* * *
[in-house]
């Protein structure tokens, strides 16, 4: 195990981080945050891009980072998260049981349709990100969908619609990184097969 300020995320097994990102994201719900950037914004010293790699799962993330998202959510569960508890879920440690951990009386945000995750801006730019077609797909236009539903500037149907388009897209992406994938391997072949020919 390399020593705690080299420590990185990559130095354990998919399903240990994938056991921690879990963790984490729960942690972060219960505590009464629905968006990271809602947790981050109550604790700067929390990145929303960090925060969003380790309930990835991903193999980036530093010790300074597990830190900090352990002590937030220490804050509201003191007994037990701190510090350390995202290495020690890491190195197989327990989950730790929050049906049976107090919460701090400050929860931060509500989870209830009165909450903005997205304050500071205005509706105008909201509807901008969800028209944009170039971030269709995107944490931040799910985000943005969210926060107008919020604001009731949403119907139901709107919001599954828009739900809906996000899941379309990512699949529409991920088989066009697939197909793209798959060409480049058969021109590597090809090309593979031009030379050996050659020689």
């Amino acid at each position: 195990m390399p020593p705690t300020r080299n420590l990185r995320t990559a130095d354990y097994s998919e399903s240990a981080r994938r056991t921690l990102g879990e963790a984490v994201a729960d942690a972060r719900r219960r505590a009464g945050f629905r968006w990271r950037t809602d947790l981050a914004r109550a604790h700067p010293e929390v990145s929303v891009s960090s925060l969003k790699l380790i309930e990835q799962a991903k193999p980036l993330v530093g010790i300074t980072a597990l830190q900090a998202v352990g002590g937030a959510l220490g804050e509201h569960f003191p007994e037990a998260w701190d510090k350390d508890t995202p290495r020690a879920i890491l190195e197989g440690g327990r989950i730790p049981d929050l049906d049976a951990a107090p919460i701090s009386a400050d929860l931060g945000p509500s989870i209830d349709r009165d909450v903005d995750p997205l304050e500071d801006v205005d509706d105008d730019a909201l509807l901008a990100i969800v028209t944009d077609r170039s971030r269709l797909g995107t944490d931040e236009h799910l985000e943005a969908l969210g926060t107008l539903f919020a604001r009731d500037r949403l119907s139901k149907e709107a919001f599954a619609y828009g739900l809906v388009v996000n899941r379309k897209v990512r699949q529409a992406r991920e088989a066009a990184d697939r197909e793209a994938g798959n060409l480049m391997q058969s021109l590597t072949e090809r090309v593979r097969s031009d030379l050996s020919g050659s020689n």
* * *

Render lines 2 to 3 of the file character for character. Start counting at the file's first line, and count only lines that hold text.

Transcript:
């Protein structure tokens, strides 16, 4: 195990981080945050891009980072998260049981349709990100969908619609990184097969 300020995320097994990102994201719900950037914004010293790699799962993330998202959510569960508890879920440690951990009386945000995750801006730019077609797909236009539903500037149907388009897209992406994938391997072949020919 390399020593705690080299420590990185990559130095354990998919399903240990994938056991921690879990963790984490729960942690972060219960505590009464629905968006990271809602947790981050109550604790700067929390990145929303960090925060969003380790309930990835991903193999980036530093010790300074597990830190900090352990002590937030220490804050509201003191007994037990701190510090350390995202290495020690890491190195197989327990989950730790929050049906049976107090919460701090400050929860931060509500989870209830009165909450903005997205304050500071205005509706105008909201509807901008969800028209944009170039971030269709995107944490931040799910985000943005969210926060107008919020604001009731949403119907139901709107919001599954828009739900809906996000899941379309990512699949529409991920088989066009697939197909793209798959060409480049058969021109590597090809090309593979031009030379050996050659020689």
């Amino acid at each position: 195990m390399p020593p705690t300020r080299n420590l990185r995320t990559a130095d354990y097994s998919e399903s240990a981080r994938r056991t921690l990102g879990e963790a984490v994201a729960d942690a972060r719900r219960r505590a009464g945050f629905r968006w990271r950037t809602d947790l981050a914004r109550a604790h700067p010293e929390v990145s929303v891009s960090s925060l969003k790699l380790i309930e990835q799962a991903k193999p980036l993330v530093g010790i300074t980072a597990l830190q900090a998202v352990g002590g937030a959510l220490g804050e509201h569960f003191p007994e037990a998260w701190d510090k350390d508890t995202p290495r020690a879920i890491l190195e197989g440690g327990r989950i730790p049981d929050l049906d049976a951990a107090p919460i701090s009386a400050d929860l931060g945000p509500s989870i209830d349709r009165d909450v903005d995750p997205l304050e500071d801006v205005d509706d105008d730019a909201l509807l901008a990100i969800v028209t944009d077609r170039s971030r269709l797909g995107t944490d931040e236009h799910l985000e943005a969908l969210g926060t107008l539903f919020a604001r009731d500037r949403l119907s139901k149907e709107a919001f599954a619609y828009g739900l809906v388009v996000n899941r379309k897209v990512r699949q529409a992406r991920e088989a066009a990184d697939r197909e793209a994938g798959n060409l480049m391997q058969s021109l590597t072949e090809r090309v593979r097969s031009d030379l050996s020919g050659s020689n």